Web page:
A new wind farm development 20 miles off the Lincolnshire coast, potentially worth £224 million, has been given the green light by the government.
Secretary of State for Business, Energy and Industrial Strategy Greg Clark approved the Triton Knoll electrical system on Tuesday, September 6.
Consent had already been given for the project’s offshore wind turbines in July 2013.
This decision now allows the connection of the turbines to the national grid, which will provide power to 800,000 UK homes.
The development of Triton Knoll wind farm is expected to create 800 jobs for its construction alone, with an additional 220 for its operation.
Triton Knoll Consent Delivery Manager Melissa Read said: “Obtaining consent is the start of the next phase in the project’s life cycle, and we look forward to working with the community and stakeholders as we take the project forward into construction.
“Triton Knoll has potential to be a real catalyst for supply chain and economic growth in the Greater Lincolnshire, Humber and East Coast regions and is already working locally and regionally to help develop the supply chain and establish a lasting regional economic legacy.
“As a now fully consented project, Triton Knoll can confidently move forward creating business opportunities, jobs and equipping local people and businesses with new skills to be able to tender for jobs both with us and across the wider renewables sector for many years to come.”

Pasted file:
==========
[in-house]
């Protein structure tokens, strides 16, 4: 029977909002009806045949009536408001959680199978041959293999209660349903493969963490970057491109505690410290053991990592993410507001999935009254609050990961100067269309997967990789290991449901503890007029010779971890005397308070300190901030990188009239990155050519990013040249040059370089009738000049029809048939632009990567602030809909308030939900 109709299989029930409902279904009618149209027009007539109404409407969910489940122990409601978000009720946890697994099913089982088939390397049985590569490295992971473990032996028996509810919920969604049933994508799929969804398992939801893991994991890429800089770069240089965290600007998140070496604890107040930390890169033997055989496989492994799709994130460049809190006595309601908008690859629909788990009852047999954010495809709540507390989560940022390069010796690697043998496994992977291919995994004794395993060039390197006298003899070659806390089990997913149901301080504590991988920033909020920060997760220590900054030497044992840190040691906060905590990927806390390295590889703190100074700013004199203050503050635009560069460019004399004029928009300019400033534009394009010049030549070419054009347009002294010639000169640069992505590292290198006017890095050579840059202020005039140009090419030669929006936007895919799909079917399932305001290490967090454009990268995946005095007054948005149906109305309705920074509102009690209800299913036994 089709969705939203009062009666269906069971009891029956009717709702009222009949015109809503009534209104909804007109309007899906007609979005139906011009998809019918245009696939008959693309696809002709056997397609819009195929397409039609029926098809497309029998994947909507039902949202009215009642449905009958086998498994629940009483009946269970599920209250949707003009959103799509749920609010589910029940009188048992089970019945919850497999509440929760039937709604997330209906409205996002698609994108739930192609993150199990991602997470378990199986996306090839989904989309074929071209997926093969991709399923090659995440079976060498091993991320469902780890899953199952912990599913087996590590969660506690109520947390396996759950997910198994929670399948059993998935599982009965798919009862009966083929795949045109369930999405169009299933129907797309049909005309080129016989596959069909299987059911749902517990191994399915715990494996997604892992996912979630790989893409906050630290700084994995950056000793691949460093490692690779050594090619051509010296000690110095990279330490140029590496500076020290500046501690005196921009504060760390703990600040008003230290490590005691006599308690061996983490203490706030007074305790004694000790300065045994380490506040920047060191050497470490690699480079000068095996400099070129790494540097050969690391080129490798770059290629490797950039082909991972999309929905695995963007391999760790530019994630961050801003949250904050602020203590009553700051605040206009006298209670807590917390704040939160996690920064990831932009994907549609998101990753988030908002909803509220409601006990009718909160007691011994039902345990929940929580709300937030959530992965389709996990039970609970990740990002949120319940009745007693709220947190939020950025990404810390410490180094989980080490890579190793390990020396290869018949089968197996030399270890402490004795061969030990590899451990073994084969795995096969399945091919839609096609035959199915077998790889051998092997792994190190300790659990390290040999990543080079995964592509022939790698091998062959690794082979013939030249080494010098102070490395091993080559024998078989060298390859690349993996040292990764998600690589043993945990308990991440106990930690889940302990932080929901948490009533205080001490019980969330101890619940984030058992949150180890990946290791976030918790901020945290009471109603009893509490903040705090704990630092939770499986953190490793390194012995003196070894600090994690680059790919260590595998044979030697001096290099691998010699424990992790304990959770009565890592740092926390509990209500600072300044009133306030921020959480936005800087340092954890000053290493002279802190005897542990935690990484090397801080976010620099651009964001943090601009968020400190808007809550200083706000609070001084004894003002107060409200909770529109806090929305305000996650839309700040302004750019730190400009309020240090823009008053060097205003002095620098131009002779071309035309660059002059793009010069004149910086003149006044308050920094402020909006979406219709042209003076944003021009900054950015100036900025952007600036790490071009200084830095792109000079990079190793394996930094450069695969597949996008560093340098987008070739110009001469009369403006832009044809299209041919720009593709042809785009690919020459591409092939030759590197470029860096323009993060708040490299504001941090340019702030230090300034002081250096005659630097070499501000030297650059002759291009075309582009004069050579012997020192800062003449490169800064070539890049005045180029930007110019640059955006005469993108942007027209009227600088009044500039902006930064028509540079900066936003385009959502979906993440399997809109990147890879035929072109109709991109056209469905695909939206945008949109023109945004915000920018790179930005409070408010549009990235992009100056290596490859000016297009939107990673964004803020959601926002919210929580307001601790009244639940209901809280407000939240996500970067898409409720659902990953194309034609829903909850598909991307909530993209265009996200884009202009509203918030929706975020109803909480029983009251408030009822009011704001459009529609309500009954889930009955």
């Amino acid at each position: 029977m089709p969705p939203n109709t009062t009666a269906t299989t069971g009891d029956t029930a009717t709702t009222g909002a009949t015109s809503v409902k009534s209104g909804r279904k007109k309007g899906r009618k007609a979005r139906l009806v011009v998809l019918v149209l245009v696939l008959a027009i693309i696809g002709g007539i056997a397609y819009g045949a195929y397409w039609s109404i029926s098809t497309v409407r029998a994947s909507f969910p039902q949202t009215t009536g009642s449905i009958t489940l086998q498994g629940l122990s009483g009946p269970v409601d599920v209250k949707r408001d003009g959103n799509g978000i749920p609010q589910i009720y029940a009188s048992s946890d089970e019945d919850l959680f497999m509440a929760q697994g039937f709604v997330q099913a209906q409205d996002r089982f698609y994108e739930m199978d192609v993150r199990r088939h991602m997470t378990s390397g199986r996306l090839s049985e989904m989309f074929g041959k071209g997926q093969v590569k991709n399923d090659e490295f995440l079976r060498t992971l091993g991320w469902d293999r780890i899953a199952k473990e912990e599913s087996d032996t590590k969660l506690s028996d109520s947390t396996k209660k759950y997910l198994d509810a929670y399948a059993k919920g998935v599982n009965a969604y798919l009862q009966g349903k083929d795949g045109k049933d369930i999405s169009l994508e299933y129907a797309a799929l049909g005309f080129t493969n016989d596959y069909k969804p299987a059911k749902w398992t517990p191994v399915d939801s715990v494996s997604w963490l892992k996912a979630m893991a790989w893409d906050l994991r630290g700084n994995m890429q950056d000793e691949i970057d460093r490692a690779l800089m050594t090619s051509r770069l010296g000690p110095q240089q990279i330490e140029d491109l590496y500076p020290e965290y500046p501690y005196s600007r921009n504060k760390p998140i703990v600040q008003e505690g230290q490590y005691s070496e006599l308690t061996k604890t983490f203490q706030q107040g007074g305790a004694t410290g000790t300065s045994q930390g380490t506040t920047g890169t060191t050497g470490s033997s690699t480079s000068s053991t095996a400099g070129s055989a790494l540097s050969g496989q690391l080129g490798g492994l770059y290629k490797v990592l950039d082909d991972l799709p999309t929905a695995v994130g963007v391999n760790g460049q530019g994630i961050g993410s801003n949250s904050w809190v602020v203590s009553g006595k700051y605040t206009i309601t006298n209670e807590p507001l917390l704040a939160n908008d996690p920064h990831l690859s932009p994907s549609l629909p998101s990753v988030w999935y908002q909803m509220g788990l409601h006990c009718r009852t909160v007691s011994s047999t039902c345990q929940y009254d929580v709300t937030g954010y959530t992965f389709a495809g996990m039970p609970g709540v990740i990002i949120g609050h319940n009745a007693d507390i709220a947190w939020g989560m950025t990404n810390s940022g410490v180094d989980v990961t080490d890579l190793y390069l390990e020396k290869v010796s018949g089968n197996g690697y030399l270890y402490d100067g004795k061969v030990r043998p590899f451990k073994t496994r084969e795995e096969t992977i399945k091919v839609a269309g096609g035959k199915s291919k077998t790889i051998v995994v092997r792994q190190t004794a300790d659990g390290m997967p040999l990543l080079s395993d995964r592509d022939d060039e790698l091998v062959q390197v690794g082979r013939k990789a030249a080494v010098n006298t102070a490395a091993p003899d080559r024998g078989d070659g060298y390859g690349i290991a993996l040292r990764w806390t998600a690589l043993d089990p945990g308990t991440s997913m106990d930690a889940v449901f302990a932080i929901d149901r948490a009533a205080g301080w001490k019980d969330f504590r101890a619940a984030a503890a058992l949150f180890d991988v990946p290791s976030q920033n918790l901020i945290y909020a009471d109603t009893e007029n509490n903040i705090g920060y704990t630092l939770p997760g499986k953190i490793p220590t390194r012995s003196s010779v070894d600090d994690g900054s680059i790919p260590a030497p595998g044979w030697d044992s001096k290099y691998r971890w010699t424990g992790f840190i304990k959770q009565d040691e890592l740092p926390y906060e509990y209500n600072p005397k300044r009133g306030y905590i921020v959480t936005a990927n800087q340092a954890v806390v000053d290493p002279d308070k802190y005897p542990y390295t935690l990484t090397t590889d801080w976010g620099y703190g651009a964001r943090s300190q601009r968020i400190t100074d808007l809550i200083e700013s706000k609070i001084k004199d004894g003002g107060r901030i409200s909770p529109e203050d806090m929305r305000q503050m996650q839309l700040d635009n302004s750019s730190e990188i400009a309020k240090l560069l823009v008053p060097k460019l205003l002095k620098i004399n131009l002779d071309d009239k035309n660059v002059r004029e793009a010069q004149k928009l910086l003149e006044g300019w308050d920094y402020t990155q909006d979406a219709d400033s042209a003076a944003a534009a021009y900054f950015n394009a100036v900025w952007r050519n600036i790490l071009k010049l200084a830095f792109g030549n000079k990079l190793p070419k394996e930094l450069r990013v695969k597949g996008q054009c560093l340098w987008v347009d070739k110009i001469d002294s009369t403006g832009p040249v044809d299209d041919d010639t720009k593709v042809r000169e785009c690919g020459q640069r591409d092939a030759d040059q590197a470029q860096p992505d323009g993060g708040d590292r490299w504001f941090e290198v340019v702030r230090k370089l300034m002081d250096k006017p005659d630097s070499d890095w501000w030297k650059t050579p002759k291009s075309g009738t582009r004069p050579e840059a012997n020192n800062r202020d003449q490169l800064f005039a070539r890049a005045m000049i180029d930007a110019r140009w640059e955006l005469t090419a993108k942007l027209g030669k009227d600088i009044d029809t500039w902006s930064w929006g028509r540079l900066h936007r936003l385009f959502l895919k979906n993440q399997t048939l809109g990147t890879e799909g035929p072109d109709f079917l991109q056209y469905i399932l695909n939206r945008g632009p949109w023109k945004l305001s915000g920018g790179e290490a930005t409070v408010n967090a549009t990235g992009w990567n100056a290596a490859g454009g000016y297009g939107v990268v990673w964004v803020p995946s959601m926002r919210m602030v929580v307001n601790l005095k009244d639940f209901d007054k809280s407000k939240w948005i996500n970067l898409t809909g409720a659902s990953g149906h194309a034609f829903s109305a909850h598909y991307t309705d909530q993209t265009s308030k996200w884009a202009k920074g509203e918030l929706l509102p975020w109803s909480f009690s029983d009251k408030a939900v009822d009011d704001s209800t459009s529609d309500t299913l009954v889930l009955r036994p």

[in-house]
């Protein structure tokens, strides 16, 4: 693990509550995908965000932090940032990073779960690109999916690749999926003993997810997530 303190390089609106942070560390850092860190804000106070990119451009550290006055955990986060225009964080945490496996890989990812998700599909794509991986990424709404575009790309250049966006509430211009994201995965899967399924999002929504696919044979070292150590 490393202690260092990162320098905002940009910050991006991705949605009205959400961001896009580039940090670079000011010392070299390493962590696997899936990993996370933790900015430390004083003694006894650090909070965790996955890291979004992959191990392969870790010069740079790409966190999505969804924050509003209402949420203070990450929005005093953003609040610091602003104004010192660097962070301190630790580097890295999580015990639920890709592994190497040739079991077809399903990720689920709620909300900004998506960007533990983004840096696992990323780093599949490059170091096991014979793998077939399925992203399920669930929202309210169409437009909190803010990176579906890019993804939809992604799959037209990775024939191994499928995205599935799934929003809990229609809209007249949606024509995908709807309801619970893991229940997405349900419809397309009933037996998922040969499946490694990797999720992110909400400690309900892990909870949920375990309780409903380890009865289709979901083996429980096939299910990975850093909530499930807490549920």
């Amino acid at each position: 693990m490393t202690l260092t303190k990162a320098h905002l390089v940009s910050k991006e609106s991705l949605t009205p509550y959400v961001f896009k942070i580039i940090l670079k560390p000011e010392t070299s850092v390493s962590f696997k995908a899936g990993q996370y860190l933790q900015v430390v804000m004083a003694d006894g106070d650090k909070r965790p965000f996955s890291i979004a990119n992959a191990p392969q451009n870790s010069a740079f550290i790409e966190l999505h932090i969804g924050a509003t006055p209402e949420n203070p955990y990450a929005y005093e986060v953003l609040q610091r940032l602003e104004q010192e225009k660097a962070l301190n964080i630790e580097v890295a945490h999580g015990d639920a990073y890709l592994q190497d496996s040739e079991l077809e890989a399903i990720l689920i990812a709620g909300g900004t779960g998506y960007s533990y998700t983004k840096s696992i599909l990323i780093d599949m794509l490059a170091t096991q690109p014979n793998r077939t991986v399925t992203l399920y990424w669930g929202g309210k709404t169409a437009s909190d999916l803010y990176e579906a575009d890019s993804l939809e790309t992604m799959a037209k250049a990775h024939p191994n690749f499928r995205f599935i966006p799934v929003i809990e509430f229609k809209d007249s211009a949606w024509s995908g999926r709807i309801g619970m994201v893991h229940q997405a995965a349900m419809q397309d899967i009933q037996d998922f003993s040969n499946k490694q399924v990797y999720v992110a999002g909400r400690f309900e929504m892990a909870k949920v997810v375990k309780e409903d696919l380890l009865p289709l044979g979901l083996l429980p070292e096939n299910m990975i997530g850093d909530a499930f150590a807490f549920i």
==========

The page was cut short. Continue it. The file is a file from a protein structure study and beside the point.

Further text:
Project Director James Cotter added: “Triton Knoll aims to be one of the most cost competitive offshore wind farms in Europe by seeking best value in all aspects of the project.
“At the same time, the project is committed to ensuring areas like the Humber, Greater Lincolnshire and East Coast economies can benefit most from its investment.”
However, news of the consent has not been welcomed by all. Councillor Colin Davie, Executive Member for Planning at Lincolnshire County Council, has expressed his disappointment at the decision with concerns over the impact that it will have on both the local landscape and tourism industry.
He said: “We are extremely disappointed with this decision, which has been pushed through against local wishes.
“As we’ve said throughout, this project is likely to have a disastrous impact on both the local landscape and tourism industry.
“With thousands of people in Lincolnshire living in ‘fuel poverty’, it’s unconscionable that residents are having to subsidise such developments through their energy bills.
“I’m sure local people won’t be seeing a share in any of the economic benefits being touted by the developer. I think the Government has got it wrong, and I’m sure this decision will be met with a lot of anger locally.”